A few years back I got quite into macrophotography and bought some extension tubes for my Nikon F3, a ringflash etc., etc. As you can see from the link, some of the results weren't too bad. When I bought my digital SLR, I dabbled with that though the results were never too good - mainly because I need a proper flash or light unit.
Then Holga brought out their macro lenses and the thought of lo fi macrophotography was too good to resist. If ever there was an oxymoron then lo fi macrophotography is it especially when using the Holga!
Macrophotography, which is supposed to be about precise focusing, good lighting and using technology to capture minute details seems a million miles from the plastic camera with no controls other than (most important of all) the photographer's eye.
The holga macro lenses come in sets of two lenses with a focal distance of 30 and 60mm. Simply make sure the lens is set to infinity (the mountain), pop your macro lens on top of the Holga lens, point the camera at the nearest insect and voila, fine art meets a bee's bottom!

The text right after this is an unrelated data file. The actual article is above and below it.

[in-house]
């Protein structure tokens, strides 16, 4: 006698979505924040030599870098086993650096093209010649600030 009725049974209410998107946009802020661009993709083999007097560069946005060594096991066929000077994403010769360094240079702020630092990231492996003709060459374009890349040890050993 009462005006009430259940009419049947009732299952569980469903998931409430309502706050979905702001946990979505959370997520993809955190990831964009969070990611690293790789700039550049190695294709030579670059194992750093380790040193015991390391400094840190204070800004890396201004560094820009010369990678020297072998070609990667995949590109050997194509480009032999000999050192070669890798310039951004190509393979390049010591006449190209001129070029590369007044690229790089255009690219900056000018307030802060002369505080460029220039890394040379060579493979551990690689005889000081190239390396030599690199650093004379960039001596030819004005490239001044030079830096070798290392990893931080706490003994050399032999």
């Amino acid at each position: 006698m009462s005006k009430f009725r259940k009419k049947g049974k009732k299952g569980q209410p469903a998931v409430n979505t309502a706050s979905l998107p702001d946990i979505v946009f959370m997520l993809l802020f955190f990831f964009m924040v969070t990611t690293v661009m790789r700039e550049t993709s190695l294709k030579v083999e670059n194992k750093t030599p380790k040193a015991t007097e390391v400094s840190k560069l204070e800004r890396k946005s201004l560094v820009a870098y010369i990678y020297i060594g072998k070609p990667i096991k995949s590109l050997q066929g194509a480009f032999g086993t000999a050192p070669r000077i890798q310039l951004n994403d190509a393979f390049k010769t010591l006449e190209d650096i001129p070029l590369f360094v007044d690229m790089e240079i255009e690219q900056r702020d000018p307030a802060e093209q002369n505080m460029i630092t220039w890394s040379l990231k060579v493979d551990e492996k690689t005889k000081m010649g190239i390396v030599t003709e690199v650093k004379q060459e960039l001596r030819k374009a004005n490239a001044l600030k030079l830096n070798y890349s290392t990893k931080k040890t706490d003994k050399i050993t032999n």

You obviously can't use the viewer to compose or focus the shot so what do you do? A ruler is useful here as you do need to be fairly precise in the focal distance. Some photographers have attached sticks with the correct focal distance to their holgas which seems to work well, I tend to use a tape measure. Once you have the distance simply hold the lens in front of the subject and shoot.
I have to admit that after abit of pracise I tend to revert to the "squint and guess" method of measuring distance so some of my shots were a little out of focus - but this actually made some of the images I captured. An example is below:
Another out of focus image that I quite like is this snowdrop. Shot with Ilford Delta 3200, pushed to 25000, I managed to get the stem in focus whilst the flower itself is blurred. No matter - for me the photo has a delicate quality that would be lost with a sharp focus.
Finally, here is a shot that came out alright. All these shots were taken in natural light and so this last one could probably have benefited from some flash - my next task is to tape my Tamron ring flash onto my Holga to see how that works.
Click on macrophotography to see the full gallery which also includes some macro work with my Kiev 60. My next post will be about the results taken with my Kiev 60.
In the meantime leave a comment, link to me, "like it" on facebook, send me money or whatever
Saturday, 8 May 2010
Posted by charles binns at 06:49